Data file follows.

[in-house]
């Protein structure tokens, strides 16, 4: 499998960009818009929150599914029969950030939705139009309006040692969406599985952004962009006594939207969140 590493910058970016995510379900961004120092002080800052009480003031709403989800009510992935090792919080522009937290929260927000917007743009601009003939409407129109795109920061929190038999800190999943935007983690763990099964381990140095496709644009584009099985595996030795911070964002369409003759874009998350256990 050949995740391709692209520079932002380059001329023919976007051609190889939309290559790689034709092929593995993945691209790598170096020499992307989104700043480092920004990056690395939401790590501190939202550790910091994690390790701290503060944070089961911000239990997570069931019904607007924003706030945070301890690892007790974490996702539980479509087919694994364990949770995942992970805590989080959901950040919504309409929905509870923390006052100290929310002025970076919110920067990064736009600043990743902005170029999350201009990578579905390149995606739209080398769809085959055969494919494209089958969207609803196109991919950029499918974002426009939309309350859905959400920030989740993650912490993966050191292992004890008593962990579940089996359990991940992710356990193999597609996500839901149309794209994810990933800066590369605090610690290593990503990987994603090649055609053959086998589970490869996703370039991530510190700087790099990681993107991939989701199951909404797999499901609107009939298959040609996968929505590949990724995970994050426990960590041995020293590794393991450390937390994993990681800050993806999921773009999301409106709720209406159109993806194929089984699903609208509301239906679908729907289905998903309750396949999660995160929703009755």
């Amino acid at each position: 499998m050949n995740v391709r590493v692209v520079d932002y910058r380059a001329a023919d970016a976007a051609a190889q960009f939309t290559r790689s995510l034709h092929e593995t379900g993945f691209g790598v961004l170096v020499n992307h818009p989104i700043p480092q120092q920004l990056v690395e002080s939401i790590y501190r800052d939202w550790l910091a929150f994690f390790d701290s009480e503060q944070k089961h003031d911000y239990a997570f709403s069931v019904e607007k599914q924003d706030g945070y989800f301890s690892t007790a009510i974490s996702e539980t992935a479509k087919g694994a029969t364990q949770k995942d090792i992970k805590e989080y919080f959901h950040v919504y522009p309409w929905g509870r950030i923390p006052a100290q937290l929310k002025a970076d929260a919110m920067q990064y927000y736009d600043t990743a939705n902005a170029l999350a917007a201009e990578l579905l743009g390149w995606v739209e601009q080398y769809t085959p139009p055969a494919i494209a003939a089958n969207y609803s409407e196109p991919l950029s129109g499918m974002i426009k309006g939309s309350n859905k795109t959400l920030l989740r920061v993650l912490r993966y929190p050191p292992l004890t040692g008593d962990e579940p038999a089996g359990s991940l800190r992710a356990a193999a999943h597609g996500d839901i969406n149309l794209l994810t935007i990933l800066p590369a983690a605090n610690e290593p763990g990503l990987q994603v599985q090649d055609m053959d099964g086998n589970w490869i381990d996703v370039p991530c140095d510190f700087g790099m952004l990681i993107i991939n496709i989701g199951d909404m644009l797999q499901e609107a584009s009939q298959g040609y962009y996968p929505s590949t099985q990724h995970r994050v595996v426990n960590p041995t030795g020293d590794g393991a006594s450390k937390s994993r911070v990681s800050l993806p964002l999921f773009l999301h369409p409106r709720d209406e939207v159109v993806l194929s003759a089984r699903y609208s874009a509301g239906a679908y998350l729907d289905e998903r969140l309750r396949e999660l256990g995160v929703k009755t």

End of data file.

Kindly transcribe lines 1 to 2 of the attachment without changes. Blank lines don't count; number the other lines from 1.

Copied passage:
[in-house]
């Protein structure tokens, strides 16, 4: 499998960009818009929150599914029969950030939705139009309006040692969406599985952004962009006594939207969140 590493910058970016995510379900961004120092002080800052009480003031709403989800009510992935090792919080522009937290929260927000917007743009601009003939409407129109795109920061929190038999800190999943935007983690763990099964381990140095496709644009584009099985595996030795911070964002369409003759874009998350256990 050949995740391709692209520079932002380059001329023919976007051609190889939309290559790689034709092929593995993945691209790598170096020499992307989104700043480092920004990056690395939401790590501190939202550790910091994690390790701290503060944070089961911000239990997570069931019904607007924003706030945070301890690892007790974490996702539980479509087919694994364990949770995942992970805590989080959901950040919504309409929905509870923390006052100290929310002025970076919110920067990064736009600043990743902005170029999350201009990578579905390149995606739209080398769809085959055969494919494209089958969207609803196109991919950029499918974002426009939309309350859905959400920030989740993650912490993966050191292992004890008593962990579940089996359990991940992710356990193999597609996500839901149309794209994810990933800066590369605090610690290593990503990987994603090649055609053959086998589970490869996703370039991530510190700087790099990681993107991939989701199951909404797999499901609107009939298959040609996968929505590949990724995970994050426990960590041995020293590794393991450390937390994993990681800050993806999921773009999301409106709720209406159109993806194929089984699903609208509301239906679908729907289905998903309750396949999660995160929703009755």